Are you sure?

EU citizens favour stronger European economic governance

75% of Europeans think that stronger coordination of economic and financial policies among EU Member States would be effective in fighting the economic crisis, according to the Spring 2010 Eurobarometer, the bi-annual opinion poll organised by the EU.

72% of Europeans support a stronger supervision by the EU of the activities of the most important international financial groups, an increase of four percentage points from the last Eurobarometer in autumn 2009. Europeans’ main areas of concern in the crisis were the current economic situation (40%; unchanged compared to autumn 2009), unemployment (48%; -3 percentage points) and rising prices (20%; +1). The crisis also had an influence on citizens' perception of the EU: 40% of Europeans associate the EU with the euro (+3), 45% with the freedom to travel, study and work anywhere in the EU (-1), and 24% with peace (-4).

The results of the Spring 2010 Eurobarometer highlight citizens' growing expectations from the EU: an increasing number of Europeans believe that neither the United States nor the G20, but the EU is best placed for taking effective action against the crisis (26%, +4 compared to autumn 2009).

There is also a rising demand for stronger coordination of economic and financial policies at EU level: 75% of citizens want more European economic governance (+2 compared to autumn 2009 and +4 compared to February 2009). The support for economic governance is strongest in Slovakia (89%), Belgium (87%) and Cyprus (87%). There was an important shift in favour of stronger economic governance in several countries, in particular, Finland and Ireland (+13 compared to autumn 2009), Belgium and Germany (+7), Austria, Luxembourg and Slovakia (+6), and the Netherlands (+5).

Most Europeans are aware of the important challenges all EU countries are facing at the moment: 74% agree that their country needs reforms to face the future (+1 compared to autumn 2009), and 71% are ready to face reforms for the benefit of future generations (unchanged). Europeans are unsure about how to best stimulate economic recovery: 74% believe that measures to reduce national public deficits and debt cannot wait (85% in Sweden, 84% in Hungary, 83% in Germany, 82% in Belgium and Cyprus, and 80% in the Czech Republic, Greece and Slovenia). Meanwhile, in the EU-27, 46% also support the use of public deficits to stimulate economic activity (compared to 36% who are against and 18% who do not know). In the 16 countries of the euro area, the result is different: 42% are against the use of public deficits, whilst 41% support it.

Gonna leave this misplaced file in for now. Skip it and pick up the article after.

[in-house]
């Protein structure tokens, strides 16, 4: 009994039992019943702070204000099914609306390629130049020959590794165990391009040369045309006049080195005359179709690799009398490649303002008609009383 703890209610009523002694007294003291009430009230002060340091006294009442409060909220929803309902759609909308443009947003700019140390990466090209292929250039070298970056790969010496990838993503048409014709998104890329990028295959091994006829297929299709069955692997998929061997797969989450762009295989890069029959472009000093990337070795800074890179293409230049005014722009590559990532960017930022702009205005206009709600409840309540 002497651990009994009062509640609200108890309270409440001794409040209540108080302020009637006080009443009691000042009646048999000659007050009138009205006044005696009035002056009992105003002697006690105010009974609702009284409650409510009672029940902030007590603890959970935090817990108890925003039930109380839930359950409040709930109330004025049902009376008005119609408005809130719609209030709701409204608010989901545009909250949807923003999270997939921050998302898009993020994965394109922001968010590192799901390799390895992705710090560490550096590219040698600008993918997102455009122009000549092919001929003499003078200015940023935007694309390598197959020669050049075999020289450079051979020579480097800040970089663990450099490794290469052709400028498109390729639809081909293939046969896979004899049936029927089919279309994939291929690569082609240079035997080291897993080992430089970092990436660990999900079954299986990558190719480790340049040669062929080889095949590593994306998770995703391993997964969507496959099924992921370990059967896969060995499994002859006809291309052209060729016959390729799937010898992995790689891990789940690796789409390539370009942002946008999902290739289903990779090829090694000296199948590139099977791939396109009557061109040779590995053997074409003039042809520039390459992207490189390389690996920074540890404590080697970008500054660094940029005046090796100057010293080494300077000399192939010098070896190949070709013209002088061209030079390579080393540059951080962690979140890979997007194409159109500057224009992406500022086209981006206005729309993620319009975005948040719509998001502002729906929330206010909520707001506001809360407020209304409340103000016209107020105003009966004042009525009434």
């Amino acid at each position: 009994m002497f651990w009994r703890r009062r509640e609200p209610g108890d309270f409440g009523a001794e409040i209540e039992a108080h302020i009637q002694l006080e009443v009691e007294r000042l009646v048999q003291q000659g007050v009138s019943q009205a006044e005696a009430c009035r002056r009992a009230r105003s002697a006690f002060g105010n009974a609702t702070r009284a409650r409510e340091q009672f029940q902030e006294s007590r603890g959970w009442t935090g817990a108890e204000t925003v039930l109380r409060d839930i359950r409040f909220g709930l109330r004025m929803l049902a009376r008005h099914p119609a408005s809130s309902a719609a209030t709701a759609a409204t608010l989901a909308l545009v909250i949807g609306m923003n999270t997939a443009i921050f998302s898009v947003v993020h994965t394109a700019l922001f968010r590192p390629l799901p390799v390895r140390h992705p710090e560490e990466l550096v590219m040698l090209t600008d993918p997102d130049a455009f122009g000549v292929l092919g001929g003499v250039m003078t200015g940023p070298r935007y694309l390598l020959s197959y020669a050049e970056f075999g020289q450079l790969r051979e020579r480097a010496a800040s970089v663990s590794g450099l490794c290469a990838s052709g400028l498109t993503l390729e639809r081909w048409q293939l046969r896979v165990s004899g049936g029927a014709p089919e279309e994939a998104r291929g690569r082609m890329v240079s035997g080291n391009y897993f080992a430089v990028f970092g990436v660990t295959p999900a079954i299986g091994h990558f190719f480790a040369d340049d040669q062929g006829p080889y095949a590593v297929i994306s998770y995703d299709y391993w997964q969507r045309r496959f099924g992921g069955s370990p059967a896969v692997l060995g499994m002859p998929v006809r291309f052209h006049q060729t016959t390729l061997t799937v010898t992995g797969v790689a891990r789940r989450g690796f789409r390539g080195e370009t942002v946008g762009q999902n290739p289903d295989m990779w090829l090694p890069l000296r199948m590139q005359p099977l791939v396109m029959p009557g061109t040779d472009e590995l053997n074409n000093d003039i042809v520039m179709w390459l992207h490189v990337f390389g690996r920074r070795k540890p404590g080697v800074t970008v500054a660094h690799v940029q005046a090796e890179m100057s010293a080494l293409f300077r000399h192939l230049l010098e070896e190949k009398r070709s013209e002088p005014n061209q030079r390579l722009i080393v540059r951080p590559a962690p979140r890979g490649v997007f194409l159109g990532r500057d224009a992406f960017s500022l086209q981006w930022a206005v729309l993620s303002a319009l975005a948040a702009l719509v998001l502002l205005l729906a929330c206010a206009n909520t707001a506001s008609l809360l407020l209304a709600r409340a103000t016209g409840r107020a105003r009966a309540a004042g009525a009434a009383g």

A majority of Europeans confirm that the EU has set the right priorities in its economic recovery strategy "Europe 2020" (IP/10/225): 92% share the view that labour markets need to be modernised with a view to raising employment levels and that help for the poor and socially excluded should be a priority. 90% support an economy that uses less natural resources and emits less greenhouse gases.

When asked about the benefits of EU membership, 49% of Europeans said in May that EU membership of their country was a “good thing” (-4 compared to autumn 2009). Public support for EU membership was still higher than in 2001, when following the downturn after the burst of the "Internet bubble", public support for EU membership stood at 48%.

The survey also found that in May 2010 trust in the EU institutions remained higher compared to national governments or national parliaments (42% vs. 29% and 31%, respectively), even though confidence in the EU fell at the height of the crisis (to 42% from 48% in autumn 2009). Trust was most pronounced in Estonia (68%), Slovakia (65%), Bulgaria and Denmark (61%), whilst it was lowest in the United Kingdom (20%). (BBJ)